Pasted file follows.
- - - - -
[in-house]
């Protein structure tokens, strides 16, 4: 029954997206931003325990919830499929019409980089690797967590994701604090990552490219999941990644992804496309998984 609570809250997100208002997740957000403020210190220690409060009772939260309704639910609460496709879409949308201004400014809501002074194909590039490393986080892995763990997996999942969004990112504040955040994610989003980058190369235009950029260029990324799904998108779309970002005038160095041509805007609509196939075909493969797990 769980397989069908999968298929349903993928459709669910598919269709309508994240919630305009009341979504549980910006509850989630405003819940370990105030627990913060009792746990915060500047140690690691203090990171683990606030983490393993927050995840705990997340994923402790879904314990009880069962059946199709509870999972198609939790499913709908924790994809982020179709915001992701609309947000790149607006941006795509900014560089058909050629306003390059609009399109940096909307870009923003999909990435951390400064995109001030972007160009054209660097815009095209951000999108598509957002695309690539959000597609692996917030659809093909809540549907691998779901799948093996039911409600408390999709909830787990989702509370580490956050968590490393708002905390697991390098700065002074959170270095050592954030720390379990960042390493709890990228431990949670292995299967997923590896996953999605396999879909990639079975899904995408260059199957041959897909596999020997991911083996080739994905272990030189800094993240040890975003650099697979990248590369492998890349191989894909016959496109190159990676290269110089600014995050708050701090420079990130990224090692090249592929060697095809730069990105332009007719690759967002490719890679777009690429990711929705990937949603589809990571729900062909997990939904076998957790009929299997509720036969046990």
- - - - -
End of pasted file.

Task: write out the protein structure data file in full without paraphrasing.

[in-house]
């Protein structure tokens, strides 16, 4: 029954997206931003325990919830499929019409980089690797967590994701604090990552490219999941990644992804496309998984 609570809250997100208002997740957000403020210190220690409060009772939260309704639910609460496709879409949308201004400014809501002074194909590039490393986080892995763990997996999942969004990112504040955040994610989003980058190369235009950029260029990324799904998108779309970002005038160095041509805007609509196939075909493969797990 769980397989069908999968298929349903993928459709669910598919269709309508994240919630305009009341979504549980910006509850989630405003819940370990105030627990913060009792746990915060500047140690690691203090990171683990606030983490393993927050995840705990997340994923402790879904314990009880069962059946199709509870999972198609939790499913709908924790994809982020179709915001992701609309947000790149607006941006795509900014560089058909050629306003390059609009399109940096909307870009923003999909990435951390400064995109001030972007160009054209660097815009095209951000999108598509957002695309690539959000597609692996917030659809093909809540549907691998779901799948093996039911409600408390999709909830787990989702509370580490956050968590490393708002905390697991390098700065002074959170270095050592954030720390379990960042390493709890990228431990949670292995299967997923590896996953999605396999879909990639079975899904995408260059199957041959897909596999020997991911083996080739994905272990030189800094993240040890975003650099697979990248590369492998890349191989894909016959496109190159990676290269110089600014995050708050701090420079990130990224090692090249592929060697095809730069990105332009007719690759967002490719890679777009690429990711929705990937949603589809990571729900062909997990939904076998957790009929299997509720036969046990």